Doctor-patient confidentiality is one thing, but the biggest surprise on the day, when a tabloid claimed that Indian skipper Virat Kohli suffered from a slipped disc, was a video of him doing the spider plank, an exercise which places tremendous strain on the stomach and back muscles.
Kohli had accepted a fitness challenge thrown by union sports minister, Athens Olympics silver-winning shooter Rajyavardhan Singh Rathore, on Tuesday and the smooth and effortless manner in which he did the plank gave no hint of the purported slipped disc. Those who are aware of the excruciating pain of a bad back know how tough it would be to even walk or do something as basic as slipping into underclothes. And here Kohli was effortlessly doing a spider plank!
The tabloid, though, claimed that he would skip his stint with English county Surrey, which was supposed to be one way for him to get acclimatised to English conditions before India’s long and testing tour starting in July.
Sources said that what Kohli suffered was a category 1 injury to his spine, which meant that he needed to be cautious and ease off on the workload. However, another report quoted an unnamed BCCI source to state that Kohli would skip only Surrey’s five Royal London Trophy 50-over matches, but would still play the two four-day matches as scheduled.
However, even as speculation and counter claims were flying fast and thick through the whole morning, the BCCI came up with a lunch-time media release that the skipper had suffered only a neck injury while fielding during RCB’s encounter with SRH last Thursday.
The release said he would miss the Surrey stint totally, and would instead undergo rehabilitation at the NCA in Bengaluru. Kohli is expected to undergo a fitness Test on the opening day of the Test against Afghanistan even if he is not part of the Indian team that would play that Test.
The aspect that is a bit difficult to digest is that a neck injury to a supremely fit international sportsman requires more than six weeks of rest and recuperation, not to forget expert treatment.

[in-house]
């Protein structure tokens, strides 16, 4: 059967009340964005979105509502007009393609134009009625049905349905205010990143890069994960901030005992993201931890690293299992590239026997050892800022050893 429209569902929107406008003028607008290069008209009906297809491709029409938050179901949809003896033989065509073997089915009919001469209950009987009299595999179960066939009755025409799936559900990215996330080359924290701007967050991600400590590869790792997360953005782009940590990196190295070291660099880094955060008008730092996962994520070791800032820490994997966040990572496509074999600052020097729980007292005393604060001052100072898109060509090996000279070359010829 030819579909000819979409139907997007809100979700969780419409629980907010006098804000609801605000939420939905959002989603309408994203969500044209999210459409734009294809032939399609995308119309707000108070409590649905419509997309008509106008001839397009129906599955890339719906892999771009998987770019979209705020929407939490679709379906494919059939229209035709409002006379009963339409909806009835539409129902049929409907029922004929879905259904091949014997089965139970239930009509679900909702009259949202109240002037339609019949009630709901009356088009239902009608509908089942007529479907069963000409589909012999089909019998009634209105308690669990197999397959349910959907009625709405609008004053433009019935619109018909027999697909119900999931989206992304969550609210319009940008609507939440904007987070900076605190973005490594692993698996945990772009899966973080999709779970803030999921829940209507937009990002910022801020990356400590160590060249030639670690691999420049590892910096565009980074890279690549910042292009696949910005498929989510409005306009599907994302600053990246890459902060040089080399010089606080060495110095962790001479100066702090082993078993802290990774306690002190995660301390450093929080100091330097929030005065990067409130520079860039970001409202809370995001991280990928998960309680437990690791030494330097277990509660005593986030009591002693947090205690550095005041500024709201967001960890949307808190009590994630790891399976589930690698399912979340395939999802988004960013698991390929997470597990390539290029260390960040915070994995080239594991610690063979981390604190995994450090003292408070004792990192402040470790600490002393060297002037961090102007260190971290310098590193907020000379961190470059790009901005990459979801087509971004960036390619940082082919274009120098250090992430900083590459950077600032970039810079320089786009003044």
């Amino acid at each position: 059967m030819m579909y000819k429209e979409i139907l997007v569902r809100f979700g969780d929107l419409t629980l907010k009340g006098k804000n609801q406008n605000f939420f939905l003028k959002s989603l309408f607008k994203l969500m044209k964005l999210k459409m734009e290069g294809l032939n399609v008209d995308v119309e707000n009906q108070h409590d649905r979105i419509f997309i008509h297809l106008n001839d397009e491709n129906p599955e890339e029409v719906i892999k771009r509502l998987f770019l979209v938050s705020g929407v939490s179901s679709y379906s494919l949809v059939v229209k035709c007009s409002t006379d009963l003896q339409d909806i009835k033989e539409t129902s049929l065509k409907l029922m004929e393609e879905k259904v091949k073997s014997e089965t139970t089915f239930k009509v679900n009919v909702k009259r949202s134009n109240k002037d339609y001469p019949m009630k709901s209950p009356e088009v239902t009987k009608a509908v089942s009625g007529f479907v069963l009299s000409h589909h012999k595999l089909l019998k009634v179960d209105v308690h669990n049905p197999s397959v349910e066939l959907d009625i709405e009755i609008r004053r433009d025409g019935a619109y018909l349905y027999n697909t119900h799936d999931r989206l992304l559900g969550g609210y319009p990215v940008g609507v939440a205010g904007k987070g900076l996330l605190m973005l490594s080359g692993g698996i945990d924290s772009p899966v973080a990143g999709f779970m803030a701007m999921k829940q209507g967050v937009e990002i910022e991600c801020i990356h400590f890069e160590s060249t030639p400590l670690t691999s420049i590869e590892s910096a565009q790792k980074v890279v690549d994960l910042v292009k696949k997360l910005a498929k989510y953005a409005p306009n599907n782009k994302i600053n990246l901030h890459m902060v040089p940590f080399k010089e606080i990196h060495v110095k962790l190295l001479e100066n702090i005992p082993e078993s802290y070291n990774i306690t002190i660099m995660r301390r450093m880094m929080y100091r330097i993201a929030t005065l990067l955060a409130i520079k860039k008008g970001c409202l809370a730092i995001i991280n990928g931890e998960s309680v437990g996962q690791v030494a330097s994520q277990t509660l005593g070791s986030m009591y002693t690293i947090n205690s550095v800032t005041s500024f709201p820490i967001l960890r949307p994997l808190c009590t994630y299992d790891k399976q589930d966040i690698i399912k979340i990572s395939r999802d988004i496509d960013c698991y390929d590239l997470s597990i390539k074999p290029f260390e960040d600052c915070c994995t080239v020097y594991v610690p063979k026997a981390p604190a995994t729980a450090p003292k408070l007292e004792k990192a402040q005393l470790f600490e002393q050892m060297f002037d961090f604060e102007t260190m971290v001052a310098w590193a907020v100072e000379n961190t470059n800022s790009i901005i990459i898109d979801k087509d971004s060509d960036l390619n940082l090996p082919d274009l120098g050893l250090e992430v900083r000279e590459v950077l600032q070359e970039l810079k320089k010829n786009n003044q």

Of course the BCCI and its team of experts may be willingly erring on the side of caution, especially as it concerns India’s best batsman. The tragedy though is that BCCI does not come under RTI, nor is it transparent with its moves. In fact it would be of particular interest to know what sort of a system the Board has for instances like this.
The unanswered questions are many. For instance, did Kohli go to the team physio, Patrick Farhart, who in turn referred him to a specialist? Or did Kohli just land up in a hospital in Mumbai, and an orthopaedic doctor there decided that he was not going to be gagged by any doctor-patient confidentiality? He decided to confide to the tabloid’s reporter who in turn left the Board and its handlers running around like headless chickens before all the excessive speculation singed social media space.
Sadly, this is not the first time that the BCCI has been caught out on its lack of system. Many times in the past the Indian team has carried players with injuries, only to look foolish later.
Certainly sports–related injuries are a part and parcel of a sportsman’s life. So getting injured is not a crime as such. But there are instances of a cricketer turning up injured on a tour and getting replaced by a favourite of the selection panel or the team management.
For instance, fast bowler Javagal Srinath turned up with an injured rotator cuff in West Indies and was replaced by a little-known fielder, Noel David, who came from a selector’s home town. An unfit Zaheer Khan was sent back from a tour of England and replaced by a lesser fit, chubby RP Singh; a couple of years earlier, in Australia, Singh himself suffered a hamstring injury and was replaced by Munaf Patel, who had just recovered from injury.
There are numerous other instances of batsmen and bowlers landing up unfit. The pity is that the physio’s inputs are seldom taken to determine a player’s fitness. Nor is he consulted when the crying need would be to rest a player in order to get the maximum out of him on a tour or series.
Most of the time physios are glorified attendants whose certificate of fitness (or the lack of it, for that matter) would come in handy only for an international player to skip Ranji Trophy!
Unfortunately this is the scenario where professionalism is concerned in Indian cricket. The BCCI has taken so much care to show that the neck injury occurred in RCB’s IPL match against SRH. So why did they not debar a valuable asset like Kohli from playing the last tie against Rajasthan Royals?
And had RCB won, would he have been allowed to take further part in the IPL?
Sadly BCCI simply does not have a system to intervene and pull out players in danger of burnout or injury. On the other hand, Australia and England have pulled out contracted players whenever necessary. India meanwhile are still groping in the dark with many aspects of professional cricket.
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